Introduction In March 2010 NICE published guidelines for assessment of patients with chest pain of recent onset based on their pre-test likelihood (PL) for coronary artery disease (CAD). A novel aspect was the use of a CT calcium score (CaS) and CT coronary angiography (CTCA) to exclude CAD in low risk patients. Here we report our experience of integrating this approach to our Rapid Access Chest Pain Clinic (RACPC) over a 32 month period.
Methods Data was retrospectively analysed from consecutive patients attending RACPC, referred for CT. Both CaS and CTCA were performed by default by our radiology department, regardless of CaS, using older 64-multislice and newer generation 128-multislice CT scanners (the latter capable of flash acquisition and prospective gating). The radiation dose (RD) in milli-Sieverts (mSv) received by each patient was calculated from the dose-length product. Patients with significant CAD on CTCA (at least 1 >50% lesion) were referred for invasive angiography (XA).
Results 156 patients were included (Males n=68, females n=88; mean age 52.2±8.7). The median RD received was 4.45 mSv (0.48–20.59); patients scanned in the newer generation CT scanner received significantly less RD than those in the older scanner (median 2.54 (0.48–8.75) vs 11.55(8.07–20.59) mSv respectively, p<0.001). Ninety-six patients had a CaS=0 (male=32, female=64, mean age 50±9 years); of these, 5 (5.5%; mean age 47.7±14.7 years) had significant CAD of which 3 underwent intervention on prognostic grounds. Those with a CaS >1 were significantly older (mean age 55±7 years, p<0.001; male=36, female=24) with a higher proportion of significant CAD (36.7%, n=22;). Of those who NICE would have recommended had XA as their first line investigation (ie, PL 60–90%; n=26), 50% (n=13) had no pathology. Of those with PL of >90%, who NICE would have recommended to treat as stable angina without investigation (n=8), 3 had prognostic disease requiring either percutaneous or surgical revascularisation.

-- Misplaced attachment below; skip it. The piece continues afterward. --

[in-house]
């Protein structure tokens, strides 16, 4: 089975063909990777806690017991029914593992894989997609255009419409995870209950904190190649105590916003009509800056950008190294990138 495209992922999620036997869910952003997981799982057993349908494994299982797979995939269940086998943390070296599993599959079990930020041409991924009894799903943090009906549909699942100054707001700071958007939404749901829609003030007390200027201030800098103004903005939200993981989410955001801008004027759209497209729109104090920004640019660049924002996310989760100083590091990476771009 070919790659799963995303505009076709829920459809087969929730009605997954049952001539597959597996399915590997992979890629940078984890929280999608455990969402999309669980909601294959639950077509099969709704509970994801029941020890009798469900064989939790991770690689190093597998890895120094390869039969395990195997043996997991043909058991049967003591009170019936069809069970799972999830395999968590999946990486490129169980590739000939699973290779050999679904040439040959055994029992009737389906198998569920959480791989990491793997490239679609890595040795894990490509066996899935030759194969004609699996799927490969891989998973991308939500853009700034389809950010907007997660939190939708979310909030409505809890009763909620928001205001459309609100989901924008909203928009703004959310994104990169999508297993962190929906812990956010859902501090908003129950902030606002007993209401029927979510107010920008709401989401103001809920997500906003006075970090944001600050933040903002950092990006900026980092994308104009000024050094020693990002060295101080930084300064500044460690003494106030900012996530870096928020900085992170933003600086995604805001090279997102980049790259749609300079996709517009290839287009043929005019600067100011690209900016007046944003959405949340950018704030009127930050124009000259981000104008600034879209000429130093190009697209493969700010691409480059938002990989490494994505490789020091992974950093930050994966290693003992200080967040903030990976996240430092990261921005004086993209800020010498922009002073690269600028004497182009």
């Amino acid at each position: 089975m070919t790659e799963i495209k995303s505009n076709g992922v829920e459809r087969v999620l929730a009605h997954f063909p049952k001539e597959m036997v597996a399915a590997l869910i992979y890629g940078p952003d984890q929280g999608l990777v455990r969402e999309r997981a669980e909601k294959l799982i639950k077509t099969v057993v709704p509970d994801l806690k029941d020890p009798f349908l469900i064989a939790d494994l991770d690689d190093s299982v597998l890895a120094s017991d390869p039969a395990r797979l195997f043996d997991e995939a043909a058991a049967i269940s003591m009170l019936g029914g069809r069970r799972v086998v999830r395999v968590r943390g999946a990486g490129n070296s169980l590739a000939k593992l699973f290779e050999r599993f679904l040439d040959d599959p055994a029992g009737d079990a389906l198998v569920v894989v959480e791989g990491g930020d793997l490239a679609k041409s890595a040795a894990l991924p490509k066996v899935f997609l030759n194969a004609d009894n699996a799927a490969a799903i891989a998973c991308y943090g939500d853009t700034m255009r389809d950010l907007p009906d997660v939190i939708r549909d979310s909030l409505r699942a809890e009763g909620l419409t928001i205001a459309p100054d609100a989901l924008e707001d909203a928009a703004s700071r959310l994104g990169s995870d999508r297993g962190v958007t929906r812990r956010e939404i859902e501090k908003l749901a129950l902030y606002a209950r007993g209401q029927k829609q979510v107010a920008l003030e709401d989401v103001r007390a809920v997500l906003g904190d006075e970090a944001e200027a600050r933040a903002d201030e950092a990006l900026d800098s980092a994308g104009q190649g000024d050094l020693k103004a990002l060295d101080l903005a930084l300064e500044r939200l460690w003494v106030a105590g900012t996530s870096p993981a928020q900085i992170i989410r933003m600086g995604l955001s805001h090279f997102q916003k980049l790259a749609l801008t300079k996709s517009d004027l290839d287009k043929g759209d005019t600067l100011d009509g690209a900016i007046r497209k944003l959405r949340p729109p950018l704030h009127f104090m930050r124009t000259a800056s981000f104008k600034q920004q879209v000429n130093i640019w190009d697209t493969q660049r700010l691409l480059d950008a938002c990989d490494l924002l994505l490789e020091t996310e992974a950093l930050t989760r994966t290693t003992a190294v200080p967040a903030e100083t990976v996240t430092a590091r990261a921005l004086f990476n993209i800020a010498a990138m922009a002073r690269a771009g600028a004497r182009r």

Conclusions A CaS of 0 in symptomatic patients does not rule out significant and prognostic CAD, particularly in younger patients. Prospective gating with 128-multislice CT scanners in patients with optimum heart rate and rhythm significantly reduces the RD. Given that 50% of our patients recommended by the NICE guidelines to have XA as their first line investigation had no significant disease on CTCA, it is reasonable to consider CaS and CTCA as a first line investigation in selected higher risk patients. Our findings in the highest risk patients (PL CAD>90%), who NICE recommend treating medically as stable angina, suggest that this group may benefit from investigation with XA being the most appropriate choice.